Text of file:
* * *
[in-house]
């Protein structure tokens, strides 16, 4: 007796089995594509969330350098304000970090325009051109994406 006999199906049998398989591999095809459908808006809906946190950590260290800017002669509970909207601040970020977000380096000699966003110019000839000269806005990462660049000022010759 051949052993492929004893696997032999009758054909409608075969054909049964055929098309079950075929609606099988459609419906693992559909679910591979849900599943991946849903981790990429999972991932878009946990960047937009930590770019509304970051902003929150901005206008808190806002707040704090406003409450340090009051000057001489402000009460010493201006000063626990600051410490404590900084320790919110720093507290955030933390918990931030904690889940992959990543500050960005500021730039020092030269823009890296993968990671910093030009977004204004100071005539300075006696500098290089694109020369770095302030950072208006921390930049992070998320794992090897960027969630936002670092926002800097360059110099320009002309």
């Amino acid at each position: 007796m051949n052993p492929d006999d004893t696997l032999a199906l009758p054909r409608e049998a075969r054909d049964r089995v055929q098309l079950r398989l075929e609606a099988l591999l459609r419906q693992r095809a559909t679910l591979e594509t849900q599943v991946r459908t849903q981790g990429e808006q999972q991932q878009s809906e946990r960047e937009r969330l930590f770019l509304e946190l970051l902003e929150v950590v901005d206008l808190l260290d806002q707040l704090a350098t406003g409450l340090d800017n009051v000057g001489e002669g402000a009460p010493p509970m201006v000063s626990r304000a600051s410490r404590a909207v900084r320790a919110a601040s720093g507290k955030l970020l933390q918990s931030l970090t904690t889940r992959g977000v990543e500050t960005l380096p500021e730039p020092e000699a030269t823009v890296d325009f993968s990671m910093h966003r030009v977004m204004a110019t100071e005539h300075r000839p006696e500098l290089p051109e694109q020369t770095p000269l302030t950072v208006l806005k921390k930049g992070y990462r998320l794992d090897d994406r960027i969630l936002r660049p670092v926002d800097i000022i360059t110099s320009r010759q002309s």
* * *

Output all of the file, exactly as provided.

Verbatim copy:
[in-house]
């Protein structure tokens, strides 16, 4: 007796089995594509969330350098304000970090325009051109994406 006999199906049998398989591999095809459908808006809906946190950590260290800017002669509970909207601040970020977000380096000699966003110019000839000269806005990462660049000022010759 051949052993492929004893696997032999009758054909409608075969054909049964055929098309079950075929609606099988459609419906693992559909679910591979849900599943991946849903981790990429999972991932878009946990960047937009930590770019509304970051902003929150901005206008808190806002707040704090406003409450340090009051000057001489402000009460010493201006000063626990600051410490404590900084320790919110720093507290955030933390918990931030904690889940992959990543500050960005500021730039020092030269823009890296993968990671910093030009977004204004100071005539300075006696500098290089694109020369770095302030950072208006921390930049992070998320794992090897960027969630936002670092926002800097360059110099320009002309």
């Amino acid at each position: 007796m051949n052993p492929d006999d004893t696997l032999a199906l009758p054909r409608e049998a075969r054909d049964r089995v055929q098309l079950r398989l075929e609606a099988l591999l459609r419906q693992r095809a559909t679910l591979e594509t849900q599943v991946r459908t849903q981790g990429e808006q999972q991932q878009s809906e946990r960047e937009r969330l930590f770019l509304e946190l970051l902003e929150v950590v901005d206008l808190l260290d806002q707040l704090a350098t406003g409450l340090d800017n009051v000057g001489e002669g402000a009460p010493p509970m201006v000063s626990r304000a600051s410490r404590a909207v900084r320790a919110a601040s720093g507290k955030l970020l933390q918990s931030l970090t904690t889940r992959g977000v990543e500050t960005l380096p500021e730039p020092e000699a030269t823009v890296d325009f993968s990671m910093h966003r030009v977004m204004a110019t100071e005539h300075r000839p006696e500098l290089p051109e694109q020369t770095p000269l302030t950072v208006l806005k921390k930049g992070y990462r998320l794992d090897d994406r960027i969630l936002r660049p670092v926002d800097i000022i360059t110099s320009r010759q002309s």